“And they think that because they don’t see themselves reflected in government, they don’t see themselves reflected the stories they see about what Texas is,” Ramirez said. 

“I believe it’s going to be a young and diverse Texas that transforms not only the politics of this state but this country,” she said. 

She made a call for a more inclusive discussion about race and the issues that are connected to it. 

Brittany Packnett expanded on that idea.

“We are so quick to judge how soon someone came to an understanding about an identity different than yours, I think that kind of ‘woke-litmus test’ is incredibly dangerous,” Packnett said. 

“My job is not to make sure the same 20 people are cris-crossing the country are having the same conversations trying to do the same thing, the point is to activate someone else who can activate someone else and engage in the kind of multiplier effect,” she said. 

Packnett gave a shout out to the coastal cities she’s visited recently that have airport announcements in multiple languages, while the noted her home, midwest airport only had announcements in English.  

“There is something we can learn from people who have grown up in a space that has consistently been diverse, and I think when we dismiss folks on the cost as just elites who don’t understand the rest of the country, it’s creating a different type of exclusion,” Packnett said.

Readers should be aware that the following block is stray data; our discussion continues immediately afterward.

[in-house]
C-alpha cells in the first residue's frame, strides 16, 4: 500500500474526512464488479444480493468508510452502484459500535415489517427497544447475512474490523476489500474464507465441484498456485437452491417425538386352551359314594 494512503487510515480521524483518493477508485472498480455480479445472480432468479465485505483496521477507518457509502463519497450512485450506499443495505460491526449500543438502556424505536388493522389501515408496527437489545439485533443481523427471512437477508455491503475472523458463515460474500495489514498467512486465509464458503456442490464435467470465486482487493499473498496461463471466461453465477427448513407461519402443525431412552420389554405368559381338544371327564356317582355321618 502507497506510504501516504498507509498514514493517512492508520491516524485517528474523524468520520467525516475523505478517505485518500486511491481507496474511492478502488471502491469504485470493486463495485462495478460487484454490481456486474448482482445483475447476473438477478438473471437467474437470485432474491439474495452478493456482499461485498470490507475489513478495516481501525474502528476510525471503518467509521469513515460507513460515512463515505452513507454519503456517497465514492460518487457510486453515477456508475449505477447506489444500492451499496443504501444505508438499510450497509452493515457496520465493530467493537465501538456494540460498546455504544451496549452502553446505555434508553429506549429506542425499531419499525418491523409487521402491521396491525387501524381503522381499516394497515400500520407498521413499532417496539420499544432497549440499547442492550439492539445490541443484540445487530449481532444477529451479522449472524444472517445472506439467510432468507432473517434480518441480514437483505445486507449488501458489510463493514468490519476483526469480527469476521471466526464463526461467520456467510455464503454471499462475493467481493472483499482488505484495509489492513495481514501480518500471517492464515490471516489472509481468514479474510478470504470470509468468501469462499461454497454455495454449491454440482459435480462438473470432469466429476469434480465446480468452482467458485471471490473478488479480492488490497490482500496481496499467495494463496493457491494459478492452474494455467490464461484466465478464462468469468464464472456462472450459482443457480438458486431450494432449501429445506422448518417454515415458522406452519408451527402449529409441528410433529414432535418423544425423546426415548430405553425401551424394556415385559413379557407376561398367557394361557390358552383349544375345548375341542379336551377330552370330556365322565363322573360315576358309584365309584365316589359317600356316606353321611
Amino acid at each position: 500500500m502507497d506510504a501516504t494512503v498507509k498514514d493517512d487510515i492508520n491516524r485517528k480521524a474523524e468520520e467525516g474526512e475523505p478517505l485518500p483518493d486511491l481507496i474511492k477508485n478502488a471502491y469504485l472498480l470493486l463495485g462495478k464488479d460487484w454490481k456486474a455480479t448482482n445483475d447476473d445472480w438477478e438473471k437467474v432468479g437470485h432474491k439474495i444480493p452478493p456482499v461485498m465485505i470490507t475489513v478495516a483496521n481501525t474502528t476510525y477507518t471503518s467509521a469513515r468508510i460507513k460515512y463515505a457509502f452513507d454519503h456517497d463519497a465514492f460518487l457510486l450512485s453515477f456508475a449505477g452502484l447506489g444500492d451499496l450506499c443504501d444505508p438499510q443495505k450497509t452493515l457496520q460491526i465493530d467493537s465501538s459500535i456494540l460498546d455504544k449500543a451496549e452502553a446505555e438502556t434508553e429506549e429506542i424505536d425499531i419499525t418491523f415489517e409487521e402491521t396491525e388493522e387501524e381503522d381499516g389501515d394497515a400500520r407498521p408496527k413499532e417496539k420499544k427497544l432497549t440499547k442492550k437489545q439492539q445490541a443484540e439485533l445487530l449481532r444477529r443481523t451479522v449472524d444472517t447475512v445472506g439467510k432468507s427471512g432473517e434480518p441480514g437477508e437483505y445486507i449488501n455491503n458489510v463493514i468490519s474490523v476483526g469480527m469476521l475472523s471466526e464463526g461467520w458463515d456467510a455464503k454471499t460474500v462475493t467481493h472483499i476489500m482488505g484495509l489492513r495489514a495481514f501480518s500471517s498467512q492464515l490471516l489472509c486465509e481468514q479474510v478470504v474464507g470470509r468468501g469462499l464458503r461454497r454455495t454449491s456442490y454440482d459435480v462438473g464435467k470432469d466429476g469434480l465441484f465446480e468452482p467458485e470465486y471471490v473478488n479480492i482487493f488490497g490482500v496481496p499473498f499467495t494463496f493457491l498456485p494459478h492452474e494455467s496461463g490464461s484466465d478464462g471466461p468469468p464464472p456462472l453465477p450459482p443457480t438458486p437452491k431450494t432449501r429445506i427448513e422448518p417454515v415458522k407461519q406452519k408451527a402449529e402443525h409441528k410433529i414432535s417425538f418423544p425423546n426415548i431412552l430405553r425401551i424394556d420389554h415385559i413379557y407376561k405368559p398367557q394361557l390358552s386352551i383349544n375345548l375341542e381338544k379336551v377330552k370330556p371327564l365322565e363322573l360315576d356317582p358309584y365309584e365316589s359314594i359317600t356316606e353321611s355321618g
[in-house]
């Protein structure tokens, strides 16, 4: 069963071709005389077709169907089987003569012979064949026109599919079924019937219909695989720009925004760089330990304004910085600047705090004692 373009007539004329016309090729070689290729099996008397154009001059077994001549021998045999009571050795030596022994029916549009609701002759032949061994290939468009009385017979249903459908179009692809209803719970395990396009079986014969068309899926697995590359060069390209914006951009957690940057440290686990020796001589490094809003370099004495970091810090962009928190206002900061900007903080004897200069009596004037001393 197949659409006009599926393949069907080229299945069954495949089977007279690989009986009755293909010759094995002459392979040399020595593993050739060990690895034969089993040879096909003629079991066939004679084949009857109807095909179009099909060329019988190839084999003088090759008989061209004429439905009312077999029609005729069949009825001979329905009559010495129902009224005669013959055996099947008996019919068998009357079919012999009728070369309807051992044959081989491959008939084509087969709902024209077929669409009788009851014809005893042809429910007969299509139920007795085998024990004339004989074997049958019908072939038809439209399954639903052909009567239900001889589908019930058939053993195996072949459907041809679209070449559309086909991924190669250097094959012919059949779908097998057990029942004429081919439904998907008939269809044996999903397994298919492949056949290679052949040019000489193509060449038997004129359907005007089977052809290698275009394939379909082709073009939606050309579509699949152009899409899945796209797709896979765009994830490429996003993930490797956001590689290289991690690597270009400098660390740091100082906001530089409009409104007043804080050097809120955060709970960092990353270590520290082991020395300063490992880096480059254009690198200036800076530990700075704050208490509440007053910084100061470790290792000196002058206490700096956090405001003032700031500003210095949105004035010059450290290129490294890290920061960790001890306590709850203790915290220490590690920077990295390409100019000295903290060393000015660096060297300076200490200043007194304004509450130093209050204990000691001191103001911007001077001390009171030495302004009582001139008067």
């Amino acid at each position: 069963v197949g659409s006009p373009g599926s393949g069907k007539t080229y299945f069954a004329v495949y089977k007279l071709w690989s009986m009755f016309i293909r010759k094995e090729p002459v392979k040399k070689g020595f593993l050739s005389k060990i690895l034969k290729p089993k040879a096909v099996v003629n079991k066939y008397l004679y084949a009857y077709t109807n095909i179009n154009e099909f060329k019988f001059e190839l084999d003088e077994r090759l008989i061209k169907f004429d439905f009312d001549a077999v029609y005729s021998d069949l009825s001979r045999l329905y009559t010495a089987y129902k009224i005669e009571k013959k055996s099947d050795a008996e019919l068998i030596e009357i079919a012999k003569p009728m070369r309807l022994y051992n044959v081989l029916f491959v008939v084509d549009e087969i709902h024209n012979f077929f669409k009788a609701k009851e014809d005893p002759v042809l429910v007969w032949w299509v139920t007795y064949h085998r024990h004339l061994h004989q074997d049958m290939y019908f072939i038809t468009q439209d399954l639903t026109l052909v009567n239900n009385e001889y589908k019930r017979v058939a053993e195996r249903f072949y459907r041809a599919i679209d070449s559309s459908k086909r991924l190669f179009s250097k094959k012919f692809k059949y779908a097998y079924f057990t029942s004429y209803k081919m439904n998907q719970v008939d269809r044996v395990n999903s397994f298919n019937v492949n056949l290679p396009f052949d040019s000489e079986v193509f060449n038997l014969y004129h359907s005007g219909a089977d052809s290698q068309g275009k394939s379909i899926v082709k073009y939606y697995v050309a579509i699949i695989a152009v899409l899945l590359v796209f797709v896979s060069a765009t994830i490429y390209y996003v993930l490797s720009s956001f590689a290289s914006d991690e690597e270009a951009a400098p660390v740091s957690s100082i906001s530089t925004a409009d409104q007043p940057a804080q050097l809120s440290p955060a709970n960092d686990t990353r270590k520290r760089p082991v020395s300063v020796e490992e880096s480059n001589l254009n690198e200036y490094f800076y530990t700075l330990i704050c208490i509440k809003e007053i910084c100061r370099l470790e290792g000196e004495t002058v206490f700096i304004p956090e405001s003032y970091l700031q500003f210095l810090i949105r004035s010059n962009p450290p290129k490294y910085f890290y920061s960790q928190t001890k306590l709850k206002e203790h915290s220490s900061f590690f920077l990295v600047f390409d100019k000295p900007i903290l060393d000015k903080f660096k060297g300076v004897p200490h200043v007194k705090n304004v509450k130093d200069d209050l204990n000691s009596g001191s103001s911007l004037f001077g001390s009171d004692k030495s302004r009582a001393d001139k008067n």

In the discussion about music and race, musician Wyclef Jean told the panel that he thinks that the young people of color he works with who are just starting to enter the music industry have more tools to help them make sure they aren’t being taken advantage of as they pursue careers in music. 

“This new generation has the information, that’s why they don’t sign with a label!” he laughed. 

Wyclef’s panel was asked which musical artists today are doing inspiring work. Wyclef said the Afrobeat movement, in general, inspires him. 

“It makes me so happy and it shows, like, you can’t keep people down,” noting how the genre has allowed music from young people in Africa to become globally popular. 

Songwriter Jimmy Jam said that J.Cole’s work has the type of storytelling that inspires him. 

Blues singer Shemekie Copeland responded that Austin artist Gary Clark Jr.’s work captivates her. 

Jimmy Jam also spoke on the power of music to support conversations about topics like race where they might not otherwise happen. 

“The responsibility is you always want to leave the place better than you found it, and I think music is such a powerful tool to do that, so the idea that we have is to just create music that not only the soundtrack in a passive way, but also in an empowering way to educate people,” Jimmy Jam said. 

“We did an album called Rhythmn Nation with Janet [Jackson] it was an album that was interesting because people didnt know that we were talking about racism, we were talking about drugs and gangs, we were talking about all kinds of things, but it had this beat to it,” he continued. “So what I think music has the power to do is educate and inform people, but not in a way where you’re sitting down and going ‘Oh man’, so the responsibility is to continue to create music.”